why no insert but can PCR insert out? - (Jan/25/2007 )
I encounter a strange thing. I inserted a fragment into a vector and get many colonies. I checked 20 colonies with 2 enzyme digestion (NotI&XbaI) used to ligate the fragment into the vector. However, no insert was detected from the gel. Only one big band around the size of the expected linear vector??(it's hard to tell the exact size, as the marker is 12kb, while in my experience, linear 9 kb vector even above the 12kb marker band). But I can PCR the fragment from the colony plasmid DNA (I checked 3 colonies), the size of which was the same as the PCR product of the fragment which was done along side as a positive control.
One person in my lab told me, after insertion, one of the restriction site may not be able to cut again, due to reason like methylation of your fragment near the site, and the big band I saw may be the linear construct with only one site cut. I was suggested to sequence to check whether there was insert because digestion failed to check insert.
Does anyone have the same experience or give me any suggestions? I really feel bad, since I was very optimistic about this experiment before. Thanks.
I agree that you should sequence it and confirm if the insert is present in the construct.
Could it be your positive PCR is from contamination with your insert?? (This may not be true, I am suspecting only. )
Keep optimistic, this is research, therefore, things may not always work exactly as you wish.
what abotu the flanking sites? do you have any? try to digest with different restriction enzymes that are flanking your PCR insert.
What is the estimated size of your recombinant vector?? May be you can do single digestion of the NotI and XbaI to check whether they cut your recombinant vector, along with your empty vector, in addition to the double digestion. If your linearized recombinant vector is bigger than your empty vector, then you may have your insert there. You may use other RE sites in your vector to check also.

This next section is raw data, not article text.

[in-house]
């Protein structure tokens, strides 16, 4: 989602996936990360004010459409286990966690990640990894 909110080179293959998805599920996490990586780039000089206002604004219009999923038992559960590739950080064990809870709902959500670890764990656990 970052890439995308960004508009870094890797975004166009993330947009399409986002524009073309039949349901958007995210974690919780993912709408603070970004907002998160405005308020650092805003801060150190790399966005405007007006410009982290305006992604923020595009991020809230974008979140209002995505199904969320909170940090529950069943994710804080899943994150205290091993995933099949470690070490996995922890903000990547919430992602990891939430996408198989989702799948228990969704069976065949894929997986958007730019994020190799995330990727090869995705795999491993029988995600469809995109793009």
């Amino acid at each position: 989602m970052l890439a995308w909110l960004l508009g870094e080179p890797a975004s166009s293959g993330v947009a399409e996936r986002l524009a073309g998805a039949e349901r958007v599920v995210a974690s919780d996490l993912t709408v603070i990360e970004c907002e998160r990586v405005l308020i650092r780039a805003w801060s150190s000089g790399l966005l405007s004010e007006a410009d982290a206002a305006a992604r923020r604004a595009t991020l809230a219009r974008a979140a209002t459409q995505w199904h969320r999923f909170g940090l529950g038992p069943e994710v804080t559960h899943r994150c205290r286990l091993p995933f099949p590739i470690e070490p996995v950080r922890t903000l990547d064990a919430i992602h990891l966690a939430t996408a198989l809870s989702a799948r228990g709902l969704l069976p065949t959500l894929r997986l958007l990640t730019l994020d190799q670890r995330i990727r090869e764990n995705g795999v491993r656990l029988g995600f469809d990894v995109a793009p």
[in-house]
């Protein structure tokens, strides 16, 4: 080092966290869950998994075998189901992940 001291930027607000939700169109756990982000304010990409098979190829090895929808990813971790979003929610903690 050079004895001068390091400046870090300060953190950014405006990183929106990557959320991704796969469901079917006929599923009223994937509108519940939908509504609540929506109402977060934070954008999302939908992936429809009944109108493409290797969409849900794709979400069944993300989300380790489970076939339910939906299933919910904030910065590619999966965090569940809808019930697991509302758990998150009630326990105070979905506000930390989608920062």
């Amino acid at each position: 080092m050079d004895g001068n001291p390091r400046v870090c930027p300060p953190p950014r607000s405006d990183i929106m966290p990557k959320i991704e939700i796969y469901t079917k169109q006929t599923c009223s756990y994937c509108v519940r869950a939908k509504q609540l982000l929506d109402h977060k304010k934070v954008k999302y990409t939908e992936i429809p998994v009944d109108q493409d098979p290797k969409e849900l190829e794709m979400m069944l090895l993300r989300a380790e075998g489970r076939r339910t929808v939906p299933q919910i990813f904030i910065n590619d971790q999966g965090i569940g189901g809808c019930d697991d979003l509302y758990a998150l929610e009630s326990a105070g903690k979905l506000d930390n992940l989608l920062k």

For PCR, I may suggest to use other primer set, e.g. sequencing primer M13F and M13R, which flank your insert in the recombinant vector. Or you may use a combination of one sequencing primer and one of your own specific primer, if conditions (Tm, etc...) suitable.
Of course sequencing will give the clear picture of what you have cloned...
Don't worry, many of us encountered the same thing once upon a time, facing it now, or may have it in the future. This is research, re-search, repeat and search...
Hope these would help.
Good luck and happy always..
From your description, it sounds like you used the same primers to check for an insert that you used to create the insert. This leads to false positives when you are checking colonies.
Colony PCR initiated from transformation reactions can give rise to false positives if the primers anneal to the insert sequence due to excess DNA insert from the ligation reaction that is spread as part of the transformation reaction onto bacterial plates. (Qing Dallas-Yang, Guogiang Jiang and Frances M. Sladek, 1998. Avoiding false positives in colony PCR. BioTechniques 24 (4) 580-582) Typical ligation protocols utilize 5 pmol of insert PCR product in a 20 µL reaction (0.25 pmol/µL) with 0.5 pmols of vector. Assuming that all the vectors acquire a single copy of insert, 4.5 pmols (0.225 pmol/µL) of excess insert remain in the ligation reaction. 2 µL of a 1:5 dilution of the ligation reaction (0.09 pmol) is electroporated and diluted 1:9 with SOC media (0.01 pmol/µL). If 100 µL (1.0 pmol) is spread on a 55.4 cm2 plate (0.018 pmol/mm2) and a 4 mm2 agar pick is used, then 0.072 pmols (4.35 e 10 molecules) of background insert are available for a 100 µL colony PCR assay. To avoid this problem, at least one primer should anneal to the vector. Use of the Forward and Reverse Sequencing primers is recommended, as this allows the determination of double inserts or vector-only colonies. A negative control consisting of vector-only is also recommended for purposes of band identification.
I'm a bit confused, do you mean that the background insert gets transformed as well and appears as a white colony?
If the background inserts do not get picked up, it wouldnt affect the colony PCR assays right?